There are some decent American systems, but as far as our major cities going pound-for-pound against Euro/Asian systems...not happening. Even New York is arguably outdone by the likes of London, Moscow, Paris, Tokyo, and Seoul.

Put Chicago (which has a great system) up against similarly sized cities like Madrid, Berlin, or Barcelona (a city one million people smaller than Chi), and it's a bloodbath. Hell even look at Zurich...it's got a city proper of 365,000! The MSA is only 2,000,000! That's absurd!
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Old 06-10-2010, 05:54 PM
eek
 
Location: Queens, NY
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i don't think nyc is outdone by any of the said cities. when you think of nyc you need to think of ALL of the public transportation options as you would with london, moscow, paris, toko and seoul. a lot of ppl overlook what we have here and think its all taking the subway.

the lirr
sirr
long island bus
nyc bus
cabs
path
ferry
roosevelt island tram
metro north
etc.

a person out of state can work in ny without any issue. hell, their commute might take less time than mine and i'm in nyc.

i think nyc is definitely on par or better than london, paris, etc. when it comes to public transportation options. tokyo is a megalopolis and when ppl think of transit they think of the metro area. well if you do that then you need to do that for nyc as well, which ppl aren't doing. also, nyc has more train lines and is 24 hours unlike some of these cities. long island, nyc, westchester county and jersey are connected via lines that run through our areas. it cannot be separated IMO, and therefore needs to be considered in this type of debate.
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Old 06-10-2010, 11:23 PM
 
Location: NYC
1,158 posts, read 3,306,580 times
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Quote:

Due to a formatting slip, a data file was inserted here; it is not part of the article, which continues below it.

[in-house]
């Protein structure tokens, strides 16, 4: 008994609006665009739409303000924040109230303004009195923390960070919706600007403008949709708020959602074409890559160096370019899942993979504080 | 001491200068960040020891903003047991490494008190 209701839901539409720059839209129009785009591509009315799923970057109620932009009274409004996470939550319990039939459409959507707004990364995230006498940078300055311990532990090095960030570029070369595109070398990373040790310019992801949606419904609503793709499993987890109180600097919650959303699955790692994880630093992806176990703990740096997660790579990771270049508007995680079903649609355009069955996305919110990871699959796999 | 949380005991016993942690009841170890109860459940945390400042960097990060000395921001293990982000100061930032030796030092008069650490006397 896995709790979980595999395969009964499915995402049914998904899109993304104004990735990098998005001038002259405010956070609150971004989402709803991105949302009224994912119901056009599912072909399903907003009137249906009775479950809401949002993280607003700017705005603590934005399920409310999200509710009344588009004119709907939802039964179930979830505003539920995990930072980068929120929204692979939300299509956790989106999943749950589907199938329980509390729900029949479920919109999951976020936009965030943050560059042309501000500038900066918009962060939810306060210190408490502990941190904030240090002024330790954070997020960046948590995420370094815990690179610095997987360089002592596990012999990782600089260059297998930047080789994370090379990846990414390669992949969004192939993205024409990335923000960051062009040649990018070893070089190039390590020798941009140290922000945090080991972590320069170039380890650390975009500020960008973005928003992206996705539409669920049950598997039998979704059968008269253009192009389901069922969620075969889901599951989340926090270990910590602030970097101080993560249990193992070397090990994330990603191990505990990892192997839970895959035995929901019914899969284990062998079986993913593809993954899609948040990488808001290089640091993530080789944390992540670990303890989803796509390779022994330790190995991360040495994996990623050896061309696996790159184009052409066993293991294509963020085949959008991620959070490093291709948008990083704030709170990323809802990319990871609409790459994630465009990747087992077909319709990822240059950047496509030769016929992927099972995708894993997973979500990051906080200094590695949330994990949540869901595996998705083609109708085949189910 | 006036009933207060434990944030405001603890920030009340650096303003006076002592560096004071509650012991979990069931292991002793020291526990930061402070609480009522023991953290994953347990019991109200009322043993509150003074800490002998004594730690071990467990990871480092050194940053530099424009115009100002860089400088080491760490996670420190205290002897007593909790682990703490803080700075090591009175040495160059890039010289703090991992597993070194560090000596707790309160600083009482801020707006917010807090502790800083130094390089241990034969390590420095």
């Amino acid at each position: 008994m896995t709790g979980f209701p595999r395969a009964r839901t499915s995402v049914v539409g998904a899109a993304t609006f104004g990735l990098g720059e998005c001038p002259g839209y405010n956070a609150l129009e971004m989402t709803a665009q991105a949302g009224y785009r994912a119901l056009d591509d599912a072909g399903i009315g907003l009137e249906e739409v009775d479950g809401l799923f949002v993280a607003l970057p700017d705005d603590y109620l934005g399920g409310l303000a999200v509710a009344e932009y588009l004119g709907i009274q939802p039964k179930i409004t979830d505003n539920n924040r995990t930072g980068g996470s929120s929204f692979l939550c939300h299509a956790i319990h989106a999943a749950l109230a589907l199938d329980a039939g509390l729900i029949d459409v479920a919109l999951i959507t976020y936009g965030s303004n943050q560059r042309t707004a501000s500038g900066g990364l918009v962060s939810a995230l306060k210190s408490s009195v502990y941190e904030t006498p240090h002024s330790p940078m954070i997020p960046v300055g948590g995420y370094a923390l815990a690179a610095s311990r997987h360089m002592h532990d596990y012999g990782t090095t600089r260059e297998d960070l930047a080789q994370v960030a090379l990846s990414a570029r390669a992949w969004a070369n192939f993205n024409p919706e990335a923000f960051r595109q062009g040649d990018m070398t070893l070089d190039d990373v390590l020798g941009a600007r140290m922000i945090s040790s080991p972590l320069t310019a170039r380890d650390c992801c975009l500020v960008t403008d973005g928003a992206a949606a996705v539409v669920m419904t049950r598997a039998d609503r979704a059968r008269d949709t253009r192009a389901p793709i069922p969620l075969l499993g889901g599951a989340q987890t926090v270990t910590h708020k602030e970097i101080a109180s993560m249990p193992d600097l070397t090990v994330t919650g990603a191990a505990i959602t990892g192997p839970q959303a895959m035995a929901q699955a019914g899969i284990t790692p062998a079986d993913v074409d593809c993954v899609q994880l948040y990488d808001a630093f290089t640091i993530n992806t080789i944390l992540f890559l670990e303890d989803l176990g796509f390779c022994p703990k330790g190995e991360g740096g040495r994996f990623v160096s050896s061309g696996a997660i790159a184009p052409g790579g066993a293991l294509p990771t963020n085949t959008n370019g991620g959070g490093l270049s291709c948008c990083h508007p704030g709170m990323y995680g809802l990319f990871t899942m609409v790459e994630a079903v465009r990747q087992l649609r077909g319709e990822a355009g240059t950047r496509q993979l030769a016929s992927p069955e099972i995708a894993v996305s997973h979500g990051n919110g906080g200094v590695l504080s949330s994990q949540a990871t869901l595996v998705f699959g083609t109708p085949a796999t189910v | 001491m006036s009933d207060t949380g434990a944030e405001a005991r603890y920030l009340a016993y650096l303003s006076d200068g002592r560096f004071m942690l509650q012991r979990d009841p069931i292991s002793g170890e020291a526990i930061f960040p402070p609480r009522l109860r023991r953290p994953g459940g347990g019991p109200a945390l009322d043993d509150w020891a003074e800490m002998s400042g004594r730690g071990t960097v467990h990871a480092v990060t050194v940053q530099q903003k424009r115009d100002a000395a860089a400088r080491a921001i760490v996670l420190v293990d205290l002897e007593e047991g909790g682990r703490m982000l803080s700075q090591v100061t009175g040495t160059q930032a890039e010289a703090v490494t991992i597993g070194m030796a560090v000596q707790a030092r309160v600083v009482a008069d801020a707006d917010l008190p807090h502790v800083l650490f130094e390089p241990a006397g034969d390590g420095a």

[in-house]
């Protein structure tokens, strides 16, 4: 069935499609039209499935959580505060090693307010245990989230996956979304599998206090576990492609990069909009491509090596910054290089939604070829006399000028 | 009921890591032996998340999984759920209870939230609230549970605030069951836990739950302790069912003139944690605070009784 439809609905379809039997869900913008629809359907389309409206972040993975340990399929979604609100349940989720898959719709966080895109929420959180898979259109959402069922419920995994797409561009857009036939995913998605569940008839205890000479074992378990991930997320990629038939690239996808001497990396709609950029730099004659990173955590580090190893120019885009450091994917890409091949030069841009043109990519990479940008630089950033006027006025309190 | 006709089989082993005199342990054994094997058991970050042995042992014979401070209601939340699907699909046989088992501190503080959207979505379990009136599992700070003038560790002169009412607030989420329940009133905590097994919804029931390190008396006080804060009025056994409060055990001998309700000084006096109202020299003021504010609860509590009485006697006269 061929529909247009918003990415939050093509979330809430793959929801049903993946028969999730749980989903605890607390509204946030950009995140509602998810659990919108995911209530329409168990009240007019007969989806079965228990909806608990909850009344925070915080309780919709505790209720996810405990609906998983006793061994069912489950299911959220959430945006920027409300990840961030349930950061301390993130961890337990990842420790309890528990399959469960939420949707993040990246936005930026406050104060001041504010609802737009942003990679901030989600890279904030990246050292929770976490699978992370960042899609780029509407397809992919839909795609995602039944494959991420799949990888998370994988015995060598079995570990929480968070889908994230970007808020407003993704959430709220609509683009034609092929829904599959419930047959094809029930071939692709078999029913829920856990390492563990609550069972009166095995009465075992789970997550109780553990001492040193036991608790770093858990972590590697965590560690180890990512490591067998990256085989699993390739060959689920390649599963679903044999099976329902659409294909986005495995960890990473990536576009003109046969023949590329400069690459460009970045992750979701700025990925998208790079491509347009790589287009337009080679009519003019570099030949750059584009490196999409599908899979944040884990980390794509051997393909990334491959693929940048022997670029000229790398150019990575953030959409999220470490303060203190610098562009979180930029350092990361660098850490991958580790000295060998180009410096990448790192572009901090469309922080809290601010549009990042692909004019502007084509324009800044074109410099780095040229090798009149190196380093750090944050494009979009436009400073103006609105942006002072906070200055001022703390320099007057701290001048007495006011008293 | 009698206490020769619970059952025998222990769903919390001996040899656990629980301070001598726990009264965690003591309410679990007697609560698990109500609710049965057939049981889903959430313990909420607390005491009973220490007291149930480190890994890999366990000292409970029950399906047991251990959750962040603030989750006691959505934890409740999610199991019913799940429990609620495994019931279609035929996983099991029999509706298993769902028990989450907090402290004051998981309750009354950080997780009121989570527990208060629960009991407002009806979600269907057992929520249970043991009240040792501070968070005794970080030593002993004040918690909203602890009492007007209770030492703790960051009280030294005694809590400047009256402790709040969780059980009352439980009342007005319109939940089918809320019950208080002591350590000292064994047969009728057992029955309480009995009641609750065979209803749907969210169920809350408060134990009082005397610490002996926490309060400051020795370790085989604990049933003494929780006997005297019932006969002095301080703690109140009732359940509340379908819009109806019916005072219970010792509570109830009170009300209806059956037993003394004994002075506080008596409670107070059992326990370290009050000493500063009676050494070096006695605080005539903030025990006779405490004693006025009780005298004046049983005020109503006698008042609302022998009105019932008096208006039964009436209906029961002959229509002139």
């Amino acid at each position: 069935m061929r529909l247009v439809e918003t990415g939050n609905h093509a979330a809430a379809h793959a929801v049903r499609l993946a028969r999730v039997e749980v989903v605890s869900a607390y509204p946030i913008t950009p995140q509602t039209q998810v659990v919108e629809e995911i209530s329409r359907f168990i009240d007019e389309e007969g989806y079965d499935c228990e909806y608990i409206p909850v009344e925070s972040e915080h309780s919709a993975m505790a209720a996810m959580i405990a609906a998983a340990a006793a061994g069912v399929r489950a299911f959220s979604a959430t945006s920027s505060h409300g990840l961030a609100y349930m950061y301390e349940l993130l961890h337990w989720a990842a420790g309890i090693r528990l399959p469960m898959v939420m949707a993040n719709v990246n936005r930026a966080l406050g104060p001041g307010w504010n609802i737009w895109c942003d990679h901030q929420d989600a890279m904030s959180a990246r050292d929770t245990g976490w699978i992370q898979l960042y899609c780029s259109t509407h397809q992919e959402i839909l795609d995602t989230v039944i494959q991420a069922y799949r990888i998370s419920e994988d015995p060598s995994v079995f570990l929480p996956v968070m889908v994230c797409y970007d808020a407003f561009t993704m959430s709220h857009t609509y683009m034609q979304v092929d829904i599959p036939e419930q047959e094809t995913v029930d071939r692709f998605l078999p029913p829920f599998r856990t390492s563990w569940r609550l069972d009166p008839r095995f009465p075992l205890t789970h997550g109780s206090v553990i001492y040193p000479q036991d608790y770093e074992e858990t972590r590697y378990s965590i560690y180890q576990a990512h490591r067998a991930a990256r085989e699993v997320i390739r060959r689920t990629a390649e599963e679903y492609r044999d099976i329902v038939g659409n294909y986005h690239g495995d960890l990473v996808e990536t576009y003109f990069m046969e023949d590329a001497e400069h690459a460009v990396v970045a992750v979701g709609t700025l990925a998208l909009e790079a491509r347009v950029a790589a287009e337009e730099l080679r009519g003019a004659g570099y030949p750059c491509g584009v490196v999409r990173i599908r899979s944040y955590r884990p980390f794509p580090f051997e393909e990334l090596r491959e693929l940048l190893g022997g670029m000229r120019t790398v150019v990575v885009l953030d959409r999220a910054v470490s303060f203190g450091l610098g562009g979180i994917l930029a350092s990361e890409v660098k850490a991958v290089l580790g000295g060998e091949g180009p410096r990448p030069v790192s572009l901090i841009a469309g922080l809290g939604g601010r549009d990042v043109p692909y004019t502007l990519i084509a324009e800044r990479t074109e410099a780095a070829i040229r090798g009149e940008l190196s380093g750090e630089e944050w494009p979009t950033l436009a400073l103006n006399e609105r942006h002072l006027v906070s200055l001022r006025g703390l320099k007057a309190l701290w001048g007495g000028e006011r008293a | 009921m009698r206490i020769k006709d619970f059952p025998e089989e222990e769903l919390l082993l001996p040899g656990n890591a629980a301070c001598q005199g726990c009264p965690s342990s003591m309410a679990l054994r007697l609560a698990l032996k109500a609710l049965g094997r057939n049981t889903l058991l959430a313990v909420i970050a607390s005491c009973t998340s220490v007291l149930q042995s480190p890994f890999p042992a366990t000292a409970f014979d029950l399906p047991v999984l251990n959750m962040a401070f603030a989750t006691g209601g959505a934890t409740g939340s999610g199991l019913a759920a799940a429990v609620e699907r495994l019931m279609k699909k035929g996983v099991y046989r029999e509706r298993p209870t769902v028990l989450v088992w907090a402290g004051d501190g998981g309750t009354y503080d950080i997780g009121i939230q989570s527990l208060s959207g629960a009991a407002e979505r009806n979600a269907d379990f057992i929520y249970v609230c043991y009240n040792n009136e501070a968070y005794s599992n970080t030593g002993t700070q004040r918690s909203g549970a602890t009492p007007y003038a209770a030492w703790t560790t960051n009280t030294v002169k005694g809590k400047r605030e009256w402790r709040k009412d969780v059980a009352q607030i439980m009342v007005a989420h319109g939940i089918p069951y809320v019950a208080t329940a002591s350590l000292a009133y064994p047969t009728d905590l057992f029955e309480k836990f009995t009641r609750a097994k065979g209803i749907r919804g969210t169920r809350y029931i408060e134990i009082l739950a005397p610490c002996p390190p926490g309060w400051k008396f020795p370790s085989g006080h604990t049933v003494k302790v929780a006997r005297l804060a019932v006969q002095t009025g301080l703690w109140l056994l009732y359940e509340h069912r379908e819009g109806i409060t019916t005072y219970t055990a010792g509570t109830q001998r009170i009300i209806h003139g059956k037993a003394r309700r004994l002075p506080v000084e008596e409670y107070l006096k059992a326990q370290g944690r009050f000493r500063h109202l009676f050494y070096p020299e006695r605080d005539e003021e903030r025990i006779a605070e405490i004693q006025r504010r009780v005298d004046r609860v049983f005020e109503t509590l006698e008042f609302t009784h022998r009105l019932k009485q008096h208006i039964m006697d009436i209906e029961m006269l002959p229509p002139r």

Originally Posted by eek View Post
a lot of ppl overlook what we have here and think its all taking the subway.

the lirr
sirr
long island bus
nyc bus
cabs
path
ferry
roosevelt island tram
metro north
etc.
It seems a lot of people have never even heard of PATH. A friend of mine who's moving to NYC wouldn't consider Jersey because "there's no subway access and he'd have to drive through the Lincoln tunnel everyday". I was like, "You do know there's this little thing called PATH that runs into Manhattan 24hrs a day, right?"
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Old 06-11-2010, 06:20 AM
 
12,730 posts, read 16,247,819 times
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Another plus factor is navigable water. Probably because it limits the number of routes and creates bottlenecks at the bridges and tunnels, which may have tolls. New York seems to hog the transit available in the U.S, but it still has no rail line to LGA. Most cities with public transportation have infrequent service, which they put to bed by 10 P.M and even scarcer on weekends.
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Old 10-06-2012, 09:16 PM
 
1,015 posts, read 1,618,932 times
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Quote:
Originally Posted by tvdxer View Post
Generally, denser, more compact cities are much more ideally suited to public transportation than less dense, expansive cities. Most European cities fit the former profile; most major North American cities, aside from New York, Philadelphia, Washington D.C., Boston, and San Francisco (the inner cities, not the suburbs) fit the profile of the latter. .
This is a basic assumption of transit planning. Portland is an interesting case in this regard because it's not actually that dense, especially outside the core neighborhoods. Portland is making a somewhat successful effort to get people onto transit by 1. Densifying the neighborhoods, especially the core; 2. Providing a high level of transit; 3. Seeking to strengthen Downtown Portland as the main center of the region. Portland's also encouraging people to walk and bike.

Otherwise I'd agree with the consensus list, would add Baltimore, Chicago, certain parts of Los Angeles.